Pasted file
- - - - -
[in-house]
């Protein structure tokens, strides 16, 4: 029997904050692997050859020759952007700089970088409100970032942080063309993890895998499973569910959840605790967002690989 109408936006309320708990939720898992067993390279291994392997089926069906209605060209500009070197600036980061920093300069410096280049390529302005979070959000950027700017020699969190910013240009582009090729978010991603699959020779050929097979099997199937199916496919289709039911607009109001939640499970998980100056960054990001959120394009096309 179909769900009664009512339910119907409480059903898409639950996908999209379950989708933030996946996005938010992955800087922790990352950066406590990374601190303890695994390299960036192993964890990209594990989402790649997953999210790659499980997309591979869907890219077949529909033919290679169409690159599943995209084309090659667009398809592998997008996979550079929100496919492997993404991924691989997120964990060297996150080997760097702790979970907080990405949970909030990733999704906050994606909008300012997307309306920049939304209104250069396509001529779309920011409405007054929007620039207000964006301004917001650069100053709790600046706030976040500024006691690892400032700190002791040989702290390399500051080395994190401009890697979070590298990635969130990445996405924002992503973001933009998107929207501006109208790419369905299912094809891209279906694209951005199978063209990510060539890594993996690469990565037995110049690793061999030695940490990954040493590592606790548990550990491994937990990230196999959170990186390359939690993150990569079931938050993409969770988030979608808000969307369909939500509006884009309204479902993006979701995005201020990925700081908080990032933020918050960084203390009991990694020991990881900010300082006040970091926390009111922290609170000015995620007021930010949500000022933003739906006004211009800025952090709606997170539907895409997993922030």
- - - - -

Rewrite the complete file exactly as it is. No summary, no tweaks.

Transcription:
[in-house]
């Protein structure tokens, strides 16, 4: 029997904050692997050859020759952007700089970088409100970032942080063309993890895998499973569910959840605790967002690989 109408936006309320708990939720898992067993390279291994392997089926069906209605060209500009070197600036980061920093300069410096280049390529302005979070959000950027700017020699969190910013240009582009090729978010991603699959020779050929097979099997199937199916496919289709039911607009109001939640499970998980100056960054990001959120394009096309 179909769900009664009512339910119907409480059903898409639950996908999209379950989708933030996946996005938010992955800087922790990352950066406590990374601190303890695994390299960036192993964890990209594990989402790649997953999210790659499980997309591979869907890219077949529909033919290679169409690159599943995209084309090659667009398809592998997008996979550079929100496919492997993404991924691989997120964990060297996150080997760097702790979970907080990405949970909030990733999704906050994606909008300012997307309306920049939304209104250069396509001529779309920011409405007054929007620039207000964006301004917001650069100053709790600046706030976040500024006691690892400032700190002791040989702290390399500051080395994190401009890697979070590298990635969130990445996405924002992503973001933009998107929207501006109208790419369905299912094809891209279906694209951005199978063209990510060539890594993996690469990565037995110049690793061999030695940490990954040493590592606790548990550990491994937990990230196999959170990186390359939690993150990569079931938050993409969770988030979608808000969307369909939500509006884009309204479902993006979701995005201020990925700081908080990032933020918050960084203390009991990694020991990881900010300082006040970091926390009111922290609170000015995620007021930010949500000022933003739906006004211009800025952090709606997170539907895409997993922030």